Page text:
Children need to be heroes and defeat the monsters and bad guys. Kids are not the best at distinguishing fantasy from reality until around 5 or 6, so it is best to find out exactly what they’re afraid of and allow them to conquer their fears. Dark fantasy allows children to experience fear in a controlled, yet often medieval and grisly environment, often alongside their parents. In a way, dark fantasy is an introduction to horror, with its gloomy atmosphere and sense of dread, which is why most parents prefer their children read stories in this highly controlled genre. Pure horror often taps into your psyche, something children are not old enough to understand. This is also incredibly important for adults. Adults have their own demons to wrangle, their own dragons to slay.

Dark fantasy and horror are often interconnected, which is the exciting – yet unsettling – aspect of genre novels. The reason for all the hullabaloo of these books is often intent. Some parents don’t want their kids to read the Harry Potter series because Voldemort intends to kill Harry. Where The Wilds Are is often off-limits for kids, because Max intends to cause trouble and disobey his mother. This is what dark fantasy is. And these things are not accidental horrors, they are planned. Also, teenagers and adults have the capacity to discern the differences between real and imaginary horror, where kids are susceptible to believe in wild and imaginative notions.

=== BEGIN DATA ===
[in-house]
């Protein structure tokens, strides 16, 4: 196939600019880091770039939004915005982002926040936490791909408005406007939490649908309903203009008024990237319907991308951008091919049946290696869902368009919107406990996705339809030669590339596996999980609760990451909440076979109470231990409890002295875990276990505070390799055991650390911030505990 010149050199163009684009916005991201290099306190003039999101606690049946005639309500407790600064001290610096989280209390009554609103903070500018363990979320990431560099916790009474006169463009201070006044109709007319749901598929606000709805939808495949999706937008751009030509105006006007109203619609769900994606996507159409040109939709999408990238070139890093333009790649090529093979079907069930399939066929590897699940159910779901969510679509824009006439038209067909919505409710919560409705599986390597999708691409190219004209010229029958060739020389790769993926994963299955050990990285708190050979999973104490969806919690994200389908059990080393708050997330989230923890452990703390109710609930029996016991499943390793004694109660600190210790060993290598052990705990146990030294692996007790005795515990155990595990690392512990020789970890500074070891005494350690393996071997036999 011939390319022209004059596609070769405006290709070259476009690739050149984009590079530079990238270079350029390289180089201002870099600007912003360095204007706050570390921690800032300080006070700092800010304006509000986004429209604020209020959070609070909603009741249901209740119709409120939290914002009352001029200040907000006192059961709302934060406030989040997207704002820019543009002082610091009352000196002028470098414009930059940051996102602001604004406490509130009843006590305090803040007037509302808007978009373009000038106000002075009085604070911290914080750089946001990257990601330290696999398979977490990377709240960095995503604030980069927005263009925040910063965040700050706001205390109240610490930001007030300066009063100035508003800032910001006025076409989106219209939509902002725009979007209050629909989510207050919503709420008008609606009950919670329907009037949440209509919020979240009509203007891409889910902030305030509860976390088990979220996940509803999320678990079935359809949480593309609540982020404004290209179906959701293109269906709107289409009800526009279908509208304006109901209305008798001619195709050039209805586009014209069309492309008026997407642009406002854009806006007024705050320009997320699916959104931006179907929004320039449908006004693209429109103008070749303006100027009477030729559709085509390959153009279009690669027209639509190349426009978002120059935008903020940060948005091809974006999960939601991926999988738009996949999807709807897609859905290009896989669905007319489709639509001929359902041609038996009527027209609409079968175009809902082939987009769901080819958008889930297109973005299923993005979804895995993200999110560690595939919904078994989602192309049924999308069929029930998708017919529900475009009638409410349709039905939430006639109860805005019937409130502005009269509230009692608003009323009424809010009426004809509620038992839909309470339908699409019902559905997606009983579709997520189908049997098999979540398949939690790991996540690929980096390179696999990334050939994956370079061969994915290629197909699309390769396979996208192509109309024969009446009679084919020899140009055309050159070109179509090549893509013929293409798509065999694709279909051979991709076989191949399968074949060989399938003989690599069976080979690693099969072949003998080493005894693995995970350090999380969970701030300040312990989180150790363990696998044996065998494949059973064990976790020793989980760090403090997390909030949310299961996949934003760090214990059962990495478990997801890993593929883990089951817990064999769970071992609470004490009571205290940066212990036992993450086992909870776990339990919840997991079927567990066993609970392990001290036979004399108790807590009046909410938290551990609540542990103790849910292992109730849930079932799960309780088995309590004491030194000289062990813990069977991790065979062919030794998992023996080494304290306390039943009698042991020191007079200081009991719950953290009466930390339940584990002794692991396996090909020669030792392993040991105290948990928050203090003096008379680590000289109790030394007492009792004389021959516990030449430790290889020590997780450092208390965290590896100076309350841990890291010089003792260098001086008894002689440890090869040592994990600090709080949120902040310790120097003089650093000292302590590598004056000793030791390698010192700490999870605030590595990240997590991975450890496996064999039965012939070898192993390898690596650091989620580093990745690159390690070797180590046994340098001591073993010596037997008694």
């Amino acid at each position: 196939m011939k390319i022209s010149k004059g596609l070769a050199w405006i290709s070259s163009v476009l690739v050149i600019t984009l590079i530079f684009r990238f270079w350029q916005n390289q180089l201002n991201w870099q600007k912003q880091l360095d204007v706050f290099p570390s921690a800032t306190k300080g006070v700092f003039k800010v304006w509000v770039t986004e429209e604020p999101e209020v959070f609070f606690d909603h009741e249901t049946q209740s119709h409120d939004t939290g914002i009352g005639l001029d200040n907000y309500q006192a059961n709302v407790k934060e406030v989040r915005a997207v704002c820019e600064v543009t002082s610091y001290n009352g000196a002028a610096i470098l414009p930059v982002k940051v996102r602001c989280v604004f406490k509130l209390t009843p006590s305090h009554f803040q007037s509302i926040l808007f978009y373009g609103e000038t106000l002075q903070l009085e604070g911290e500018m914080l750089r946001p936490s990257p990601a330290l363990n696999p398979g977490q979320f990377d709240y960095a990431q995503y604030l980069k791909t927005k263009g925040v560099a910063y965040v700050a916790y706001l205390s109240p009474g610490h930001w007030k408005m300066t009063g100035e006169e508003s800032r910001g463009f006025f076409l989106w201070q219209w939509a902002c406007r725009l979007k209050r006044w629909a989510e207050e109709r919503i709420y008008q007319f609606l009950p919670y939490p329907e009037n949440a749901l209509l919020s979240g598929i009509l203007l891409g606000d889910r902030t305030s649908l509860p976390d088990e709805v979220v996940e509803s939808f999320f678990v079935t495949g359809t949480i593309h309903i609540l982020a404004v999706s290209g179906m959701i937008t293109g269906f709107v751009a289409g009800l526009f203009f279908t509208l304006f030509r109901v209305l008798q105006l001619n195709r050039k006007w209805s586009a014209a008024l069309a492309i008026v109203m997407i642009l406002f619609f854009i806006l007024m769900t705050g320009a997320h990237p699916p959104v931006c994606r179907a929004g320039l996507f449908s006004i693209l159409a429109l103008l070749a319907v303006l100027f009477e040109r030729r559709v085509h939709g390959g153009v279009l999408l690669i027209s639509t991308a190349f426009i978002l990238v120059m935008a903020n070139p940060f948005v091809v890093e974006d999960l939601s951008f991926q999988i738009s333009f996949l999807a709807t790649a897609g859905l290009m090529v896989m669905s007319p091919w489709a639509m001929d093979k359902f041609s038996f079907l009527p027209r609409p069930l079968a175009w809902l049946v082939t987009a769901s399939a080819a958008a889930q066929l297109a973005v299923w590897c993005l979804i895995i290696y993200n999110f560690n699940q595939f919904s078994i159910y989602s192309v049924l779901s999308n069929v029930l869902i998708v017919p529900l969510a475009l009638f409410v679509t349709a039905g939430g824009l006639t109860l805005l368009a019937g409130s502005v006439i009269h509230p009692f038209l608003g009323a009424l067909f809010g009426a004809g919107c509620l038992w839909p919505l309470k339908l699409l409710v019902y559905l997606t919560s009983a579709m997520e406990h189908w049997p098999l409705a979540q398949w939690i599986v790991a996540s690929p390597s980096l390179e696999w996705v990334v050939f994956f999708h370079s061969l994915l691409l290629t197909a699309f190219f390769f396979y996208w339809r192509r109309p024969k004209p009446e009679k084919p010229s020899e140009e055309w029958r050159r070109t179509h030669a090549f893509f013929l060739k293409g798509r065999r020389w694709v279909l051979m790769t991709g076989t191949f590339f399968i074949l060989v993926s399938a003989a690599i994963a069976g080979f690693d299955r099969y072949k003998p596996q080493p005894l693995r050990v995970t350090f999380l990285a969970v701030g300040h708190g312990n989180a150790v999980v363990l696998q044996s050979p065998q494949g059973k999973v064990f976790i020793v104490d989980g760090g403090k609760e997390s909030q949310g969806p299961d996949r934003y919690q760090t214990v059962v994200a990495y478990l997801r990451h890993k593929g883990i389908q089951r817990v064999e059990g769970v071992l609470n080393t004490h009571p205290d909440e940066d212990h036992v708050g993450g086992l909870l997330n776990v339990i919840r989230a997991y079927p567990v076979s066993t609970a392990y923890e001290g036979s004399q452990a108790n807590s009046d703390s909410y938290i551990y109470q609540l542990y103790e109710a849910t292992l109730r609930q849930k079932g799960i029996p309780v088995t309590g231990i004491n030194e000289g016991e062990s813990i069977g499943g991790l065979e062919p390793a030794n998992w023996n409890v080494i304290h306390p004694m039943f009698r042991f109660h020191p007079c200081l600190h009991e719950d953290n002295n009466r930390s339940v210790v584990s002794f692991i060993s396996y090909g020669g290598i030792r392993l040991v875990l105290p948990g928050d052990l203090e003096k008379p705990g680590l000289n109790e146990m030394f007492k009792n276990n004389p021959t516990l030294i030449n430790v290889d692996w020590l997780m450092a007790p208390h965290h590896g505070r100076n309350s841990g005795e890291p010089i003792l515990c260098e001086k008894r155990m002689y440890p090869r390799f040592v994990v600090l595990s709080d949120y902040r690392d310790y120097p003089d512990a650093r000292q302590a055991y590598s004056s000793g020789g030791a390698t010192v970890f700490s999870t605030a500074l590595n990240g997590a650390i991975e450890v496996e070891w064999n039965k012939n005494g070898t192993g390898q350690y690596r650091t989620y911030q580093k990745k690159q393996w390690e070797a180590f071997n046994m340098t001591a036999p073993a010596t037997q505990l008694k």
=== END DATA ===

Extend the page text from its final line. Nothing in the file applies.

Morality often comes into play, something German philosopher Emmanuel Kant sought to understand. Kant (1724-2804), argued that moral requirements are based on a standard of rationality he labelled the ‘Categorical Imperative’ (CI). Immorality thus involves a violation of the CI and is thereby irrational. Children are inherently irrational, and therefore do not always understand the differences between horror and dark fantasy. To them, it is all the same. However, children often employ Kant’s CI when addressing the question ‘if I were the main character, what ought I to do?’ The answer to this issue requires much more than delivering the fundamental principle of morality.

Sometimes the question does not register in children’s minds at all. This is because they are too young to understand the basic ethical obligations of humankind. To understand ethics, one must comprehend the concepts of ‘good will,’ ‘obligation,’ and ‘duty’ – which children do not have the capacity to understand. This is why exposing dark fantasy to children at a young age is important and in important introduction to horror. They need to learn how to sympathise with characters, and to understand why they make certain choices. They need to know why fire-breathing dragons are scary, why Lord Voldemort is the villain, and why it is so important Max apologises to his mother for his outburst.